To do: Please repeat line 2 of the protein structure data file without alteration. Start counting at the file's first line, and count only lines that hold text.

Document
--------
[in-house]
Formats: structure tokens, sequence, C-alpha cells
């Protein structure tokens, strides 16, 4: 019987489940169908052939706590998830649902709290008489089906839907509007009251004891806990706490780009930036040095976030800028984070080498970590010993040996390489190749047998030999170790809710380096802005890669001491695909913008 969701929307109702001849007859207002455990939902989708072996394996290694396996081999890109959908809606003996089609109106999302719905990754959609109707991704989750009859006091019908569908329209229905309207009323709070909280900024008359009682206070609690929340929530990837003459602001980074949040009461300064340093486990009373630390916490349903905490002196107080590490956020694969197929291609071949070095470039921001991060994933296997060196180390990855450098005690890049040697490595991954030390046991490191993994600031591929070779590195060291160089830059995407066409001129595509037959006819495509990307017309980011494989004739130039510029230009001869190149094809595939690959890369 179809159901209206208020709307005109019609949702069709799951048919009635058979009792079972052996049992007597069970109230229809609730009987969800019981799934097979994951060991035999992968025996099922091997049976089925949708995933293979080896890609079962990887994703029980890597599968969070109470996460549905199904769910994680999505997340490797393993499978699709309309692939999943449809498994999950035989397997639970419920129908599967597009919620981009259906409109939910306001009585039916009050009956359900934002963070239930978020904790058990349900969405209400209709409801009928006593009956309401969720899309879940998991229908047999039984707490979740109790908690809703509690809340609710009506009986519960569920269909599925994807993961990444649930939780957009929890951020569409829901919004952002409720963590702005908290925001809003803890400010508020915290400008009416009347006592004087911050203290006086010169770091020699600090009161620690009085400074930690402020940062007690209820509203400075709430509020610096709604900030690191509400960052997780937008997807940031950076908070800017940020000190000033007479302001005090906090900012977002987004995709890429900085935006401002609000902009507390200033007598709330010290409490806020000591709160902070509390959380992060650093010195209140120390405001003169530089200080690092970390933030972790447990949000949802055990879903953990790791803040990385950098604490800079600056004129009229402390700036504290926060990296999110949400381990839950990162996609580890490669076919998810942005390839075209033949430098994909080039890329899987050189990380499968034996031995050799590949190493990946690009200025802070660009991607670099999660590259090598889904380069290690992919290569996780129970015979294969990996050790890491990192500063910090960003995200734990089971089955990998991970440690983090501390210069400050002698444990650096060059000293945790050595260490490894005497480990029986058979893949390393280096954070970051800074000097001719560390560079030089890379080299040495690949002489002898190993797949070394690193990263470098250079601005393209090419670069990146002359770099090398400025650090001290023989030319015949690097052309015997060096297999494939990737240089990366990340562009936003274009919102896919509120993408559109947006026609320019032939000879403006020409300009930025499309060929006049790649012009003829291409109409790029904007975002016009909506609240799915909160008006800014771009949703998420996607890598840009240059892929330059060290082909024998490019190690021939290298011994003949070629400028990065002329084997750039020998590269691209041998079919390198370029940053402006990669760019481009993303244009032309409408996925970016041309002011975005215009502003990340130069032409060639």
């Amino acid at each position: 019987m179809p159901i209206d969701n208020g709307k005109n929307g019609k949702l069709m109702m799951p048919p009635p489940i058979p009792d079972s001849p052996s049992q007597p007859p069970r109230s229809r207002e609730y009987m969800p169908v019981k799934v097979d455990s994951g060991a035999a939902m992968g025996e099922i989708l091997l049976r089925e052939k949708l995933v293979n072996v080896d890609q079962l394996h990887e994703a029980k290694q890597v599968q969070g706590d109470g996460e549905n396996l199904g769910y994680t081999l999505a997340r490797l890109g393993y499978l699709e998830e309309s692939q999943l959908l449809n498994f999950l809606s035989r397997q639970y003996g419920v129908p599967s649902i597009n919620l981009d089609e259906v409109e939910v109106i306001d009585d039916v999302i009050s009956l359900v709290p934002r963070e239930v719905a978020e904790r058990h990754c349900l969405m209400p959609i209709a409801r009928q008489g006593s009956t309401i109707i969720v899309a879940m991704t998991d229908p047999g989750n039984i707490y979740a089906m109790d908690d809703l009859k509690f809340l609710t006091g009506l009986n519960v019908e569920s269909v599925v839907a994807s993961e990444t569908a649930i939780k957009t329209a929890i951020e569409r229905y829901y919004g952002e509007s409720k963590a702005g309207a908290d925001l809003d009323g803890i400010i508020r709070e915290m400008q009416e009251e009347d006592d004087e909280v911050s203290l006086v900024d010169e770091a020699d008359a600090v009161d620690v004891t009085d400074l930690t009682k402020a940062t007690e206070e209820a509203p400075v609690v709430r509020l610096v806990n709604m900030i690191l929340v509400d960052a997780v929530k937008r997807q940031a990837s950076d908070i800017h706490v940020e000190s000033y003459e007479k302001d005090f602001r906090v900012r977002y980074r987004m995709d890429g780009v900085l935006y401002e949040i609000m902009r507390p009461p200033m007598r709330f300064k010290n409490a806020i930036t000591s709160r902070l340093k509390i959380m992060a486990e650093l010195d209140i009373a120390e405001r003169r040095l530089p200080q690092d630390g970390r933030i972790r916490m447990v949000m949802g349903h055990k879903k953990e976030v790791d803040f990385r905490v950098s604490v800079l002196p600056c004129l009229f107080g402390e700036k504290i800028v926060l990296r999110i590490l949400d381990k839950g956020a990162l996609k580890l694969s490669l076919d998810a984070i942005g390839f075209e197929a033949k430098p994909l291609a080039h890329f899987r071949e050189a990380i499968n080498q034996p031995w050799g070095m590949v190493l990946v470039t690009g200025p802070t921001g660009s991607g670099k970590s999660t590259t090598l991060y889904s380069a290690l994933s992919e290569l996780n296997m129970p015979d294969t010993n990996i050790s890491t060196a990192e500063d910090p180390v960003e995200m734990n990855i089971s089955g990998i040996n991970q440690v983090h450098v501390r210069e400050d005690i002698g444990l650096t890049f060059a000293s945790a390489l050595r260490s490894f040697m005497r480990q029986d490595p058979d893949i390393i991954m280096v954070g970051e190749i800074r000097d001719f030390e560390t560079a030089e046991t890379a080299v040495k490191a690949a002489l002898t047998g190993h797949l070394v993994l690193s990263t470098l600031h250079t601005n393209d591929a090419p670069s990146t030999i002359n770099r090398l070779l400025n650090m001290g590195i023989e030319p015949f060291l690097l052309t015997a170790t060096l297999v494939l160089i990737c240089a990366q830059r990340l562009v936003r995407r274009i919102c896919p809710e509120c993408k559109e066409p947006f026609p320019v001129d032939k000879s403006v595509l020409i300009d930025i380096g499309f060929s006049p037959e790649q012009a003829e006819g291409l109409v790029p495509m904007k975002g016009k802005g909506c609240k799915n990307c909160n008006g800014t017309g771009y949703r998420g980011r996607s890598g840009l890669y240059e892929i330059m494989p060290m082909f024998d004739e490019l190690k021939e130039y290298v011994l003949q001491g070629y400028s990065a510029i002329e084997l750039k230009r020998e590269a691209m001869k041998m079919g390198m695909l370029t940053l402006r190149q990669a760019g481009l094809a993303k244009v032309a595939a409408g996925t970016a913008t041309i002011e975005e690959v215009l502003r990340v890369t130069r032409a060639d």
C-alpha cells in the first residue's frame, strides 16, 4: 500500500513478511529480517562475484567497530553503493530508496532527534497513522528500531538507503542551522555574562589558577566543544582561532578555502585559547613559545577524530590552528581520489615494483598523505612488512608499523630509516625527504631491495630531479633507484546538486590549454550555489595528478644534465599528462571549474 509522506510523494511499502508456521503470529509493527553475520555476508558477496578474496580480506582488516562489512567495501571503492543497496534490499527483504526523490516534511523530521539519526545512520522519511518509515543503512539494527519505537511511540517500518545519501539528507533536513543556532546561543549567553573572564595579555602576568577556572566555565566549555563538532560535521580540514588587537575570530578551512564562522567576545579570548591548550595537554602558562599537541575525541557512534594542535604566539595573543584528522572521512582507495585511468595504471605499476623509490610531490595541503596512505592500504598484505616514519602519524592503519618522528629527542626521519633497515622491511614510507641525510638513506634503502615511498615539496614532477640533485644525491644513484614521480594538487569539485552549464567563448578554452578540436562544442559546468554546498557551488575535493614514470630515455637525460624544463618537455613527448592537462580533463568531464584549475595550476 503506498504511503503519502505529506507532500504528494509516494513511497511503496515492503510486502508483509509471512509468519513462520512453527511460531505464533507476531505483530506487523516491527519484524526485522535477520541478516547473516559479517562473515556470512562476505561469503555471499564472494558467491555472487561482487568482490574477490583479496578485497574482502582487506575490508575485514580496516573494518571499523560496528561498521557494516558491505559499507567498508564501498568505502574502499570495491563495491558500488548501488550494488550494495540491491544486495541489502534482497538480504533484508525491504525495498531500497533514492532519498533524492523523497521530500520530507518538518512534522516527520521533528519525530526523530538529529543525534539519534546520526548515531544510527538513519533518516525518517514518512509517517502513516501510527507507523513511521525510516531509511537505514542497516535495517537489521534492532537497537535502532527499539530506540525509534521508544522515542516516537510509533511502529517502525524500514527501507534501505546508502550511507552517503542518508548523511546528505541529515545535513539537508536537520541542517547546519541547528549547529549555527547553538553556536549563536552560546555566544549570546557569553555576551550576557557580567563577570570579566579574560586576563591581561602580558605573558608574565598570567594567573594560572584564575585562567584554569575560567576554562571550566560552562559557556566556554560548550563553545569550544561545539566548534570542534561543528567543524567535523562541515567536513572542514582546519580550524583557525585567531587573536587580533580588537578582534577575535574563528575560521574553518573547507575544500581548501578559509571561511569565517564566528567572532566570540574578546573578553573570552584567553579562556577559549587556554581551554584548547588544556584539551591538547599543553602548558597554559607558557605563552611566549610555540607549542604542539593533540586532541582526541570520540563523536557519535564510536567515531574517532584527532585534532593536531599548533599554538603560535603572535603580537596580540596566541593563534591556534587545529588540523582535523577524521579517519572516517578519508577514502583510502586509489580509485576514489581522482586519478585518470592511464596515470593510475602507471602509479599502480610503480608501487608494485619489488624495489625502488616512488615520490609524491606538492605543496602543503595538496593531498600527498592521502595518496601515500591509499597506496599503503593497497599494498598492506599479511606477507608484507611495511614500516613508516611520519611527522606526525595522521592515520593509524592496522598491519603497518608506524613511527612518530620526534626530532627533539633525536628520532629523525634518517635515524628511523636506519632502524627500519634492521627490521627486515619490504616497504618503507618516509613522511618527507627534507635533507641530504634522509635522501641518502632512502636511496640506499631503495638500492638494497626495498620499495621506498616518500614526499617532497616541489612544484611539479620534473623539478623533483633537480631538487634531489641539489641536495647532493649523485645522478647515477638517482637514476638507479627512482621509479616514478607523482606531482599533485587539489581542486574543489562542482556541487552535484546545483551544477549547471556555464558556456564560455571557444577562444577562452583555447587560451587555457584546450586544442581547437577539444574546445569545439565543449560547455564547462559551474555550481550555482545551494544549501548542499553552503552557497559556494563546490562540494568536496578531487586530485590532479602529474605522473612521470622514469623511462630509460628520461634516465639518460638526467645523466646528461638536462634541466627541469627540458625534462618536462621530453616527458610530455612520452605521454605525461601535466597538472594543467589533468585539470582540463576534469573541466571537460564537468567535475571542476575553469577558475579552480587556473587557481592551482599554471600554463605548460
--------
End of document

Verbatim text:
Formats: structure tokens, sequence, C-alpha cells